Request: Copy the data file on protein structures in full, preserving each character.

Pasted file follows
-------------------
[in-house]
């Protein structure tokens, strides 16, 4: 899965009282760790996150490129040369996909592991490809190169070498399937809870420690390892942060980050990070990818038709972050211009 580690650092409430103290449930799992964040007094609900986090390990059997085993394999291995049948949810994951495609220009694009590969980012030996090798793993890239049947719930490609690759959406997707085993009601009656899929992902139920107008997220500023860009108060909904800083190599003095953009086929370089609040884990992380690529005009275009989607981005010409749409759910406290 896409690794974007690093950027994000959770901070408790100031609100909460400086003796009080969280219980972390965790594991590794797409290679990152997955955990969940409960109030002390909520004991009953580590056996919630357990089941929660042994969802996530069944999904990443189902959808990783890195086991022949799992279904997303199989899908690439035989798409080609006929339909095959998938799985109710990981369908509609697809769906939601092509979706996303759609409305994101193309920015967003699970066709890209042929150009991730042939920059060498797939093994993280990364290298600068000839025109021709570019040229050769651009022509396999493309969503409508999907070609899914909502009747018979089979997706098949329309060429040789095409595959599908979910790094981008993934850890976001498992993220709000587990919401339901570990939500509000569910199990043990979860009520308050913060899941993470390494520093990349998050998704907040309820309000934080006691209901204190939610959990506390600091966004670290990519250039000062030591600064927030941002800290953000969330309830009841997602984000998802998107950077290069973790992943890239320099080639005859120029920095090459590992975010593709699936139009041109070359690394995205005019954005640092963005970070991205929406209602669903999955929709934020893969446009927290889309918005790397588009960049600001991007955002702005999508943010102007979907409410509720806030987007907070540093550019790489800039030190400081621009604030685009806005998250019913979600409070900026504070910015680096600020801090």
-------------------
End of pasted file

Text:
[in-house]
């Protein structure tokens, strides 16, 4: 899965009282760790996150490129040369996909592991490809190169070498399937809870420690390892942060980050990070990818038709972050211009 580690650092409430103290449930799992964040007094609900986090390990059997085993394999291995049948949810994951495609220009694009590969980012030996090798793993890239049947719930490609690759959406997707085993009601009656899929992902139920107008997220500023860009108060909904800083190599003095953009086929370089609040884990992380690529005009275009989607981005010409749409759910406290 896409690794974007690093950027994000959770901070408790100031609100909460400086003796009080969280219980972390965790594991590794797409290679990152997955955990969940409960109030002390909520004991009953580590056996919630357990089941929660042994969802996530069944999904990443189902959808990783890195086991022949799992279904997303199989899908690439035989798409080609006929339909095959998938799985109710990981369908509609697809769906939601092509979706996303759609409305994101193309920015967003699970066709890209042929150009991730042939920059060498797939093994993280990364290298600068000839025109021709570019040229050769651009022509396999493309969503409508999907070609899914909502009747018979089979997706098949329309060429040789095409595959599908979910790094981008993934850890976001498992993220709000587990919401339901570990939500509000569910199990043990979860009520308050913060899941993470390494520093990349998050998704907040309820309000934080006691209901204190939610959990506390600091966004670290990519250039000062030591600064927030941002800290953000969330309830009841997602984000998802998107950077290069973790992943890239320099080639005859120029920095090459590992975010593709699936139009041109070359690394995205005019954005640092963005970070991205929406209602669903999955929709934020893969446009927290889309918005790397588009960049600001991007955002702005999508943010102007979907409410509720806030987007907070540093550019790489800039030190400081621009604030685009806005998250019913979600409070900026504070910015680096600020801090």